The Christmas Parade with Trevor and Justin was a memorable event that showed GCU valued our contribution to the story and experience. The photo shoot we did with members of cheer and dance became a mural and big marketing piece, and the Spartan outfits became my go-to game day fit.
Junior year at GCU was a pivotal time for me. I had already been a part of the Havocs, the student section at GCU, for a couple of years, but it was during this time that I really started to dream big. I remember writing a note in my phone in December of 2014, "I love GCU Hoops and want to put GCU on the map". I spent hours researching student sections on Google and YouTube, but couldn't find much besides the traditional videos of the Cameron Crazies and some Utah State videos of "I believe that we will win".
Then I came across the Kennel Club at Gonzaga and was impressed with how organized they were. They had a student exec board, 1200 students every game in a 6000 seat arena, and they had Zombie Nation, an epic pregame tradition. I cold emailed their Prez and VP with a few questions, and they were gracious enough to respond. We had a very in-depth email conversation about all the systems and processes that go into running a student section.
I shared my dream with them - to have every student be a Havoc, to have every student standing and engaged, and to have a student section that was nationally known. All of those things happened a short year later.
National Collegiate Student Section Association
In the spring of 2015, I came across an organization started by Jacob Pauly and Austin Jacobs called the National Collegiate Student Section Association. When I heard of it, I practically begged to become more involved. It felt like me. They were hosting a convention in 2015 at Indiana State in Terre Haute. Trevor and I went. It was fun to meet leaders from Gonzaga and University of Arizona to Ohio State and Syracuse. We shared about best practices, what worked and what didn't. We went over how each student section was structured and a few presented on marketing, game day and operations.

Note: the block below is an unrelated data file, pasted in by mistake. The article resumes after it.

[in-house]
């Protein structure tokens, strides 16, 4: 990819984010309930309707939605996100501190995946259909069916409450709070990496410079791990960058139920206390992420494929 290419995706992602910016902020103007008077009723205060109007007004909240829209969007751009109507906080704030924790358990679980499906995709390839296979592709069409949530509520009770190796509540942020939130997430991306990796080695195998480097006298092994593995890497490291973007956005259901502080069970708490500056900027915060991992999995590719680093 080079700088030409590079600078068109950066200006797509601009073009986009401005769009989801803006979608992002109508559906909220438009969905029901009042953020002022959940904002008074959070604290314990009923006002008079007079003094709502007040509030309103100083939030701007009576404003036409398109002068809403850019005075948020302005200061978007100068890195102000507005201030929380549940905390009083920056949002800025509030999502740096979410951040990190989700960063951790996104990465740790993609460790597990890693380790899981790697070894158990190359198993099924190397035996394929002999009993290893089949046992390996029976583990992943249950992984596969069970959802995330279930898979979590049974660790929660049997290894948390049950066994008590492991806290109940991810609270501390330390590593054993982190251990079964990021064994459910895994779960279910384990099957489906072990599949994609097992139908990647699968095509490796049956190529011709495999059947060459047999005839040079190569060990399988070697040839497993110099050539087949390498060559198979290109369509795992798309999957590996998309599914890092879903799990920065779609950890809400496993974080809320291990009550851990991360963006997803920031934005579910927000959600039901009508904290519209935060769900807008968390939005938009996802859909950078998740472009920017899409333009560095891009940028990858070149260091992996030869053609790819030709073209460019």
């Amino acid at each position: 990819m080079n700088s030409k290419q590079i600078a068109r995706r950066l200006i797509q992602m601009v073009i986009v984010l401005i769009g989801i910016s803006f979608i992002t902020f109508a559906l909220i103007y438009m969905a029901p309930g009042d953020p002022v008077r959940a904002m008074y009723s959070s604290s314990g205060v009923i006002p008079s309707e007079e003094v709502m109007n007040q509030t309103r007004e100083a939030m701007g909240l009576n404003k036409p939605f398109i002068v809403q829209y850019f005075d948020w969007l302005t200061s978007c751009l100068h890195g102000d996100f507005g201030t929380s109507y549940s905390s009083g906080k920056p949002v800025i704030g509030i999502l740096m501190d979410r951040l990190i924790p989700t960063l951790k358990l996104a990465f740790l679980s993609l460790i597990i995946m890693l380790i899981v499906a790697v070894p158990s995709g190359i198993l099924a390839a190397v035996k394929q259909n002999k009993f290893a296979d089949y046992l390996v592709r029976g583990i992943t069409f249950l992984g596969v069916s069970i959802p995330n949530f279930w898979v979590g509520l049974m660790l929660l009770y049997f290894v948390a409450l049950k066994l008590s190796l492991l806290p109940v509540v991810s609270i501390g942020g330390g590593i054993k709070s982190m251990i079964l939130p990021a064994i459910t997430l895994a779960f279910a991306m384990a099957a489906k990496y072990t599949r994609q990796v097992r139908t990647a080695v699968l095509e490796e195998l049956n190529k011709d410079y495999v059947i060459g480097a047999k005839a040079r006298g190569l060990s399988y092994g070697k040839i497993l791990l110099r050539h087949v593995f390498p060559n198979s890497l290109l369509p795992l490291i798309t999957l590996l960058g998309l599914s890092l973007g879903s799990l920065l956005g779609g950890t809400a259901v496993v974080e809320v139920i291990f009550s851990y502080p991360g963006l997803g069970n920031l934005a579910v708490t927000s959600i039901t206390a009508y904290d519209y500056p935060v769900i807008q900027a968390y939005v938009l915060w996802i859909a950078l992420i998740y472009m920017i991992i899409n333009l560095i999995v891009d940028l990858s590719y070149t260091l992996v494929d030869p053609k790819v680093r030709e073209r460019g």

I loved it. After the convention, they brought me on the board as VP of Memberships and Sales, to coordinate Zoom calls and recruit schools and leaders to come to the convention the following year.
But I couldn't have done all of this alone. During this time, we realized that we needed to replace Josh as he was graduating, and we knew the importance of having females on the leadership team. So we interviewed and hired five new leaders the following year. Karsten, Andy, Jake, Abbie, Taylor - they were all instrumental in helping to build the culture of the Havocs.
In the fall of 2014, we started to have more formal pre-game meetups to describe the culture. The Havocs had 500 spots and were still part of the Monsoon. For marketing, we would just set up tables, hang flyers around campus and do pep rallies with band cheer and dance on game day where we would hand out free tickets and practically beg students to come to games. Our pregame paint up event was outside the arena in the loading dock. It was cool. We'd check in Havocs and then we'd have flood lights, music, paint, and signs. Then before tip, we'd walk to the back of the arena and run down to Animals. More bass drum.
We started to see how much work this was going to become, and we needed to drop the name Monsoon. In the spring of 2015, we decided to just roll with Havocs. Every student was a Havoc.
The summer of 2015, I made the decision to stay in Phoenix and take two summer classes. I also asked if I could work in the Havocs office for 15-20 hours a week and luckily, Helen, the Senior VP of Events, and Emily agreed. I was thrilled to be given the opportunity to work for the organization that I was so passionate about. However, I wasn't exactly sure what I would be working on at first.
Then, in May of 2015, I received another surprise. GCU had planned a major press conference and I was invited to attend since I was working on campus that summer. It turned out that they were announcing new 4-year contracts for baseball coach Andy Stankiewicz and basketball coach Dan Majerle. They had also secured a new deal with Nike for all 22 athletic teams. As I sat in the audience, listening to the speakers, I never expected what came next.
President Mueller began his opening remarks and said, "I want to introduce the most important person in the room today. It might surprise you, but he really is the most important person. We have the most energetic student body in America and it has to do with the President of our Havocs, Brandon Kaiser." I was in disbelief. Here was the President and CEO of a university acknowledging me, a crazy hype guy student section leader, and saying how important I was. It was a truly humbling experience and it meant the world to me.